Figure 1 showing cell membrane structure
From the graph it is evident that as the temperature increases, the % transmission of light through the solution(distilled water and anthocyanin) decreases.Therefore it can be deducted that temperature is one of the factors that affect the diffusion of anthocyanin because the amount of anthocyanin diffused in the distilled water was dependent on the temperature level the sample was in, for example at 45°c,the % light transmission was 99.4%(0.6% absorption) on average whilst at 85°c the %light transmission was 54.4%(46.6% absorption) on average, this shows that the distilled water became more concentrated for samples that were on higher temperatures than the ones at lower temperatures.
According to theory, the higher the temperature, the faster the diffusion, so the high temperature caused the molecules of the anthocyanin to move faster from a region of high concentration(beetroot cell vacuole) to a region of low concentration(distilled water) until equilibrium is reached. As shown in Fig1, the plasma membrane is made of a phospholipid bilayer which consists of hydrophilic phosphate heads and hydrophobic fatty acid tails. So the phosphate heads form the two outer parts of the plasma membrane as they are attracted to water whilst the fatty acid tails form bonds with each other in the inner part of the membrane as they repel from water. It also consists of integral proteins which could act as enzymes,as the temperature rises to 85°c,they were denatured thus creating holes for the anthocyanin to diffuse easily.
Therefore, to a certain extent, temperature has an effect on the movement of pigment through the cell membranes. The higher the temperature,the more integral proteins are denatured,as a result more holes are created thus speeding up diffusion.
1.the beetroot roots were not precisely of the same size. This could have affected the rate of diffusion and the amount of anthocyanin released in the distilled water. If one of the roots were larger, there would be a higher area for diffusion,thus speeding it up and more pigment would be released as it would have more cells and vacuoles containing the pigment. This would defy the rule of keeping all but one variable constant and the experiment wouldn’t be fair.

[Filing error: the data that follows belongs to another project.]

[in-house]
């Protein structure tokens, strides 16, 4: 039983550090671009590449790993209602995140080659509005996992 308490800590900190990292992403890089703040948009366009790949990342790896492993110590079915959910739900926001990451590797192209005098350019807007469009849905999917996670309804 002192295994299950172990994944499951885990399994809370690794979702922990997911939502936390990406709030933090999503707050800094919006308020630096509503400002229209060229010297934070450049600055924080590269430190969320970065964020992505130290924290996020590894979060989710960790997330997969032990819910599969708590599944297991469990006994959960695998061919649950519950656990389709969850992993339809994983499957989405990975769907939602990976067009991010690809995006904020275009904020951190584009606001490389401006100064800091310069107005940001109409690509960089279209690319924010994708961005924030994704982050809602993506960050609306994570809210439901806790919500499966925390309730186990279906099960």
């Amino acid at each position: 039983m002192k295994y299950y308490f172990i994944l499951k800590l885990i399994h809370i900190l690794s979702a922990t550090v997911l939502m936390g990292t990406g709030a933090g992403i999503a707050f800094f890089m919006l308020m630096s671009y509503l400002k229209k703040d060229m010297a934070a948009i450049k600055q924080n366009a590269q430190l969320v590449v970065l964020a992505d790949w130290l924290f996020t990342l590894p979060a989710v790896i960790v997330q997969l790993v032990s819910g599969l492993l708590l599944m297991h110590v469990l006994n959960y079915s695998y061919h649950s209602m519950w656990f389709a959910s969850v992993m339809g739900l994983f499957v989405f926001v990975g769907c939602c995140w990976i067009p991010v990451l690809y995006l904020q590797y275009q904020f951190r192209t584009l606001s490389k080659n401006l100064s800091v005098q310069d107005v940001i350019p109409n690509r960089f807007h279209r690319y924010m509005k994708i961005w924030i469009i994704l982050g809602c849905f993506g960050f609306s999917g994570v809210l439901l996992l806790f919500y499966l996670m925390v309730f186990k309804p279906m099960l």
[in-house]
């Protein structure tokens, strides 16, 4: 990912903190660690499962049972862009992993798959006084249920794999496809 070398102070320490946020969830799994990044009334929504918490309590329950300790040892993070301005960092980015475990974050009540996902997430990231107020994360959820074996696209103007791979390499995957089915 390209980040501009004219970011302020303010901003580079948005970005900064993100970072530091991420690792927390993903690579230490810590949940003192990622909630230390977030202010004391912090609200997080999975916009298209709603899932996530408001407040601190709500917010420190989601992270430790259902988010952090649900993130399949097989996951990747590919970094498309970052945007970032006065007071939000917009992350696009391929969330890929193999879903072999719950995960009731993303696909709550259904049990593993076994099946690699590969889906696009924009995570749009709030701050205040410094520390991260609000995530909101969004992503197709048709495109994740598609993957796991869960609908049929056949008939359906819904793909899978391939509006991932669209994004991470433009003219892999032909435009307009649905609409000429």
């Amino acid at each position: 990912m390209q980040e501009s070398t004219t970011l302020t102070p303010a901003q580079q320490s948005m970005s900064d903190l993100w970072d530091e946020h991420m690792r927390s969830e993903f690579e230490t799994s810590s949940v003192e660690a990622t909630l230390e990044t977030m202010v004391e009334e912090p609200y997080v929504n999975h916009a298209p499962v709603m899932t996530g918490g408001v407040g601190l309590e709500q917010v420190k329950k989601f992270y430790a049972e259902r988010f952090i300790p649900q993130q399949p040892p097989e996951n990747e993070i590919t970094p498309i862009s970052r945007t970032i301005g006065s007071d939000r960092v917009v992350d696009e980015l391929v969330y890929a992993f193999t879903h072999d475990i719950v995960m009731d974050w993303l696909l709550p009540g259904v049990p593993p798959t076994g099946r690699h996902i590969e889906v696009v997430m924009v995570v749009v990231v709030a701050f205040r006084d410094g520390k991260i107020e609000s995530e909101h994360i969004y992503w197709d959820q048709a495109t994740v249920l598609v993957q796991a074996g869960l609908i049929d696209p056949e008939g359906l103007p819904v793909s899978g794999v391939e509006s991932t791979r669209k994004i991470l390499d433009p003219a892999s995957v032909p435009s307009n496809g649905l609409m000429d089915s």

1. this problem could be solved by using special sharp cutting tools like scalpels for cutting the beetroot roots and using a microgauge to accurately measure the sizes of the beetroot samples. So there should be special time allocated for the measuring of all the beetroot discs that will be part of the samples.
2.the volume of distilled water in the different test tubes was not equal. This would have affected the correct concentration of the solute. If there was more water in a test tube, the concentration would have been less than it should be thus disrupting the whole experiment as the variable is not held constant.
2.a pipette could be used for accurate and precise measurement of the distilled water in the test tubes and for measuring the solutions measured on the colorimeter.
3. when the test tubes were being shaken so that the settled anthocyanin spreads evenly, there was no standard for shaking, so some test tubes must have been shaken more than others, resulting in inconsistency of variables again, thus giving inaccurate results.
3. a centrifuge like the one shown in Fig.2 could be used to shake all the solutions evenly so that the variables are constant for all the solutions.
4. sometimes the cuvettes would get wet and disturb the readings of the colorimeter,the cuvettes could have also been scratched thus disrupting the transmission of light and giving wrong readings.
4.an automated colorimeter could be used to tackle this problem as one does not need to insert and remove cuvettes by hand,thus greatly reducing the problem of scratching and wetting the cuvettes. A flowcell is fitted through which the solution flows continuously.
5. it was difficult to remove the beetroot cylinders from the test tubes on time because the circumference of the discs was almost equal to that of the test tube,so the discs would get stuck inside whilst trying to retrieve them with a mounted needle.this added to the time the disc should have stayed in the test tube, thus giving wrong results as the variable was not constant
5. discs with a smaller equal circumference could be used so that the disc is easily retrieved on time.
6. there was no control experiment against which i could compare my results to establish that temperature increase was responsible for increased diffusion of anthocyanin out of the cells.
6.a control could be provided. A beetroot disc in the distilled water without heating it for 30 minutes could be used as control.
7. Pooling the data caused high standard deviations as each student might have carried out the experiment in a slightly different way,thus making the mean unreliable
7.this could be solved if each student conducted a particular number of trials themselves so that the data obtained can be consistent thus giving a more reliable mean with low standard deviation.
Figure 2 showing a centrifuge for shaking solutions
http://www. en.wikipedia.org ,www.micro-ox.com